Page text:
Leadership and the One-Minute Manager This is from Page 18 of "Leadership and the One-Minute Manager", by Kenneth Blanchard, Patricia Zigarmi, and Drea Zigarmi. I've not read Blanchard's "One-Minute Manager" yet, but I ran across this thin volume in the stacks while checking out some other books on leadership and figured it would be worth a read. I've read some of Blanchard's stuff, and I find his staged storytelling approach an enjoyable way to learn material that might otherwise be pretty dry. This book extends the principles of the one-minute manager to "situational leadership", the idea that managers should adapt how they work with employees according to the context, specifically the task to be done and the employee's level of competence and confidence with the task. This approach emphasizes communication between manager and the employee, which allows the two to agree on a leadership style most suitable for the situation. On this approach, leadership style is "how a manager behaves, over time, when trying to influence the performance of others". The authors are careful to remind me that my style is not what I say my style is, or how I mean to behave, but how others say I behave. This reminds of a basic principle of object-oriented programming: a message is interpreted in the context of the receiver, not the sender. The same principle applies to human communication. In order to be a good situational leader, a manager must have three skills: Diagnosis An employee's development level and performance are a product of two variables, which Blanchard call 'competence' and 'commitment'. I tend to think of these variables in terms of skill and confidence. Whatever the terms, managers would do well to think about these variables when facing inadequate performance in the workplace. Performance problems are usually competence problems, commitment problems, or both. Blanchard asserts that most people follow a typical path through this two-dimensional space on the way from being a novice to being an expert: The odd change in commitment level follows the psychology of learners. Novices begin with a high level of commitment, eager to learn and willing to be instructed. But, "as people's skills grow, their confidence and motivation drop". Why? It's easy to become discouraged when you realize just how much you have left to learn, how much work it will take to become skilled. After commitment bottoms out, it can recover as the learner attains a higher level of competence and begins to see the proverbial light at the end of the tunnel. Blanchard's whole approach to Situational Leadership ® is for the leader to adapt her style to the changes of the developing learner in a way that maximizes the chance that the learner's commitment level recovers and grows stronger over time. That is essential if the manager hopes for the learner to stick with the task long enough to achieve a high level of competence. I accept this model as useful because I have observed the same progression in my students, especially when it comes to problem solving and programming. They begin a course eager to do almost anything I ask. As they learn enough skills to challenge harder problems, they begin to realize how much more they have to learn in order to be able to do a really good job. Without the right sort of guidance, university students can lose heart, give up, change their majors. With the right sort of guidance, they can reverse emotional course and become powerful problem solvers and programmers. How can instructor provide the right sort of guidance? balancing on the high wire As an aside, I have a feeling I'll be approaching Development Level 2 soon with my new administrative tasks. At times, I have a glimpse of how hard it will be to manage all the information coming at me and to balance the number of different activities and egos and goals that I encounter. Maybe a little self-awareness will help me combat any sudden desire to cry out as Job. :-) Flexibility The way a manager or instructor can provide the right sort of guidance to a particular employee at a particular point in time is to choose a leadership style that fits the context. There are four basic styles of leadership available to the situational leader: Like development levels, the leadership styles are a combination of two variables: directive behavior, by which the manager carefully structures the environment and closely supervises the employee, and supportive behavior, by which the manager praises, listens, and helps the employee. The idea is to choose the right combination to meet the needs of the employee on a particular task at a particular moment in time. As the authors say, "Leaders need to do what the people they supervise can't do for themselves at the present moment." We can think of the four leadership styles as occupying quadrants in a 2x2 grid: the four styles of situational leadership To match the unusual path that most people follow through the levels of development, a situational leader needs to follow a particular path through the two-dimensional space of leadership styles, in the order listed above: directing for Level 1, coaching for Level 2, supporting for Level 3, and delegating for Level 4. While the actual progression will depend on the specific employee, one can imagine the stereotypical path to be a bell-like curve from the lower left of the grid, up through the top quadrants, down through the lower right of the grid: This progression can help students, too. They usually need a level of coaching and support that increases throughout the first year, because they can become discouraged when their skills don't develop as quickly as they had hoped. At the same time, the instructor continues to structure the course carefully and direct their actions, though as the year progresses the students can begin to shoulder more of the burden for deciding what to do when. Communication remains important. Managers have to tell employees what they are doing, or they are likely to misinterpret the intention behind the leadership style. An employee who is being directing will often interpret the manager's constant attention as "I don't trust you", while an employee who is being delegated to may interpret the manager's lack of attention as "I don't care about you". When people lack information, they will fill in the blanks for themselves. Contracting That's where contracting comes in. The situational leader communicates with the people he supervises throughout the entire process of diagnosis and style selection. The person being supervised should be in agreement with the supervisor on the development level and thus the leadership style. When they disagree on development level, the supervisor should generally defer to the employee, on the notion that the employee knows himself best. The manager may then contract for a bit closer supervision over the short-term in order to confirm the diagnosis. When they disagree on leadership style, the employee should generally defer to the manager, who has developed experience in working with employees flexibly. Again, though, the manager may then agree to revisit the choice in a short time and make adjustments based on the employee's performance and comfort. Communication. Feedback. Adaptation. This all sounds 'agile' to me. .... Blanchard relates the Situational Leadership ® approach to "teaching to the exam":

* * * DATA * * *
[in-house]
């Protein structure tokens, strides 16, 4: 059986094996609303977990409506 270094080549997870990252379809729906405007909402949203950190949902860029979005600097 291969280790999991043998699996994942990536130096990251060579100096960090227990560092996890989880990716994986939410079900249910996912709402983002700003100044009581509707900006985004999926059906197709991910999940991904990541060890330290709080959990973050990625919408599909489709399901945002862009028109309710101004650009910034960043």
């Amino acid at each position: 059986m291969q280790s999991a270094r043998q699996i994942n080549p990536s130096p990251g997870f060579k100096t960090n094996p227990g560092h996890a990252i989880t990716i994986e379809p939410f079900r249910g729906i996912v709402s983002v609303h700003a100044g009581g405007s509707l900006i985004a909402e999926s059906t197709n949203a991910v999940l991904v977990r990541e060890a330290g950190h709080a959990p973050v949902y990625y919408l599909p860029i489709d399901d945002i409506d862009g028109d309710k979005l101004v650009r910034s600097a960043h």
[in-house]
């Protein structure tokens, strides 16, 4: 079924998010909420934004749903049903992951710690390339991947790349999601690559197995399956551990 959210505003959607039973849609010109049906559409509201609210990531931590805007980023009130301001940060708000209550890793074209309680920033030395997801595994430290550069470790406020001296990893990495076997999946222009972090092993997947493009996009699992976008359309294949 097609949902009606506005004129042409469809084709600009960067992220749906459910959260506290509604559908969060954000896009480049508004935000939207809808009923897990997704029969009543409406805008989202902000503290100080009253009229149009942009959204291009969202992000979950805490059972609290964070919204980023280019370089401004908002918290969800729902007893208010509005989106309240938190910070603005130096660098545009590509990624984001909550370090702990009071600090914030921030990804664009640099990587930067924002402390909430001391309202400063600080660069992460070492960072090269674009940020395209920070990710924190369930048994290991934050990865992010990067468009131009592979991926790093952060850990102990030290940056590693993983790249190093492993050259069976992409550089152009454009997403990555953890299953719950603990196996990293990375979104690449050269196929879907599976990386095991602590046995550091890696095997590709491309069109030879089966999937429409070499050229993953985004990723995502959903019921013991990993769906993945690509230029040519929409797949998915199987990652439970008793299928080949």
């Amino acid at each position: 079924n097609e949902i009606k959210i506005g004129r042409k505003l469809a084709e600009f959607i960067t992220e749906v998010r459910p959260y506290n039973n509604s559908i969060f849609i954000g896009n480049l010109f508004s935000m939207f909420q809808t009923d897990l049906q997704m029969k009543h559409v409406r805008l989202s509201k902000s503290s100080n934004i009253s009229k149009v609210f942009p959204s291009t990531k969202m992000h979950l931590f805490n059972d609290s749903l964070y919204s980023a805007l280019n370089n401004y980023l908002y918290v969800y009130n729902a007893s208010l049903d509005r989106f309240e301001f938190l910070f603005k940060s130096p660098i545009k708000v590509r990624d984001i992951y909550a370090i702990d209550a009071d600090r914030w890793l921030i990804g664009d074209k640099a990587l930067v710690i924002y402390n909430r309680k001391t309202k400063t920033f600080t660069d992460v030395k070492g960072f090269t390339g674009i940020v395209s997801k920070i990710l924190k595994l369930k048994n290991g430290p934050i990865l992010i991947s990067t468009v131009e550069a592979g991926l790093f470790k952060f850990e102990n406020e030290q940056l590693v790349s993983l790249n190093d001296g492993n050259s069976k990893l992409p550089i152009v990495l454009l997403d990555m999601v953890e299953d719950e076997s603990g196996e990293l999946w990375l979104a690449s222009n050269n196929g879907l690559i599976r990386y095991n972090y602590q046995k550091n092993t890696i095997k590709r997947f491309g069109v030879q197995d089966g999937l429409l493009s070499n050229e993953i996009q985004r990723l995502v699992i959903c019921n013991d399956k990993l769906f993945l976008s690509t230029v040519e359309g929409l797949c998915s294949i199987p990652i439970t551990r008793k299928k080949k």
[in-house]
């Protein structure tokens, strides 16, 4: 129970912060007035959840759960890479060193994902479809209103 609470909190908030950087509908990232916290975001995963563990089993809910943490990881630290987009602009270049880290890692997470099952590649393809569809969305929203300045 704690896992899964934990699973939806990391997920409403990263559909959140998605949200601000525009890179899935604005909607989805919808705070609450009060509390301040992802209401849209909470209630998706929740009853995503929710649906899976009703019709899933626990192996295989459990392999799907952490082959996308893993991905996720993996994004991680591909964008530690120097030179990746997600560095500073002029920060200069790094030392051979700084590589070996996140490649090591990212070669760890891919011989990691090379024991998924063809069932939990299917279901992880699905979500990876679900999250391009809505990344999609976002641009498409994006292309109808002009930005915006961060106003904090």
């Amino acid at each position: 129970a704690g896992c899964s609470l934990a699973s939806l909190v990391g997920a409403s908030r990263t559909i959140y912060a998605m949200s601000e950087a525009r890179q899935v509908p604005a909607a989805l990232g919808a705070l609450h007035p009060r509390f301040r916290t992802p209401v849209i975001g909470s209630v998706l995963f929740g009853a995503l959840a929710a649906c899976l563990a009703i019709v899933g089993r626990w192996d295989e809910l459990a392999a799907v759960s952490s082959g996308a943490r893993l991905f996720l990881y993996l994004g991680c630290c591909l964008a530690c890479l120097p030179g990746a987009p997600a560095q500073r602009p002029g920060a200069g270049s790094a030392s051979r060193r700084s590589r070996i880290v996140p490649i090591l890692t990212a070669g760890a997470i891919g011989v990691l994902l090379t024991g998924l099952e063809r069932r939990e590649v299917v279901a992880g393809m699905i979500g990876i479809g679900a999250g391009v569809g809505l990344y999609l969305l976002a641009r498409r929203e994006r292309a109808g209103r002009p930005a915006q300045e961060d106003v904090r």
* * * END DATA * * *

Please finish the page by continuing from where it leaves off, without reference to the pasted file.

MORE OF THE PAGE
Once your people are clear on their goals..., it's your job to do everything you can to help them accomplish those goals ... so that when it comes to performance evaluation ..., they get high ratings....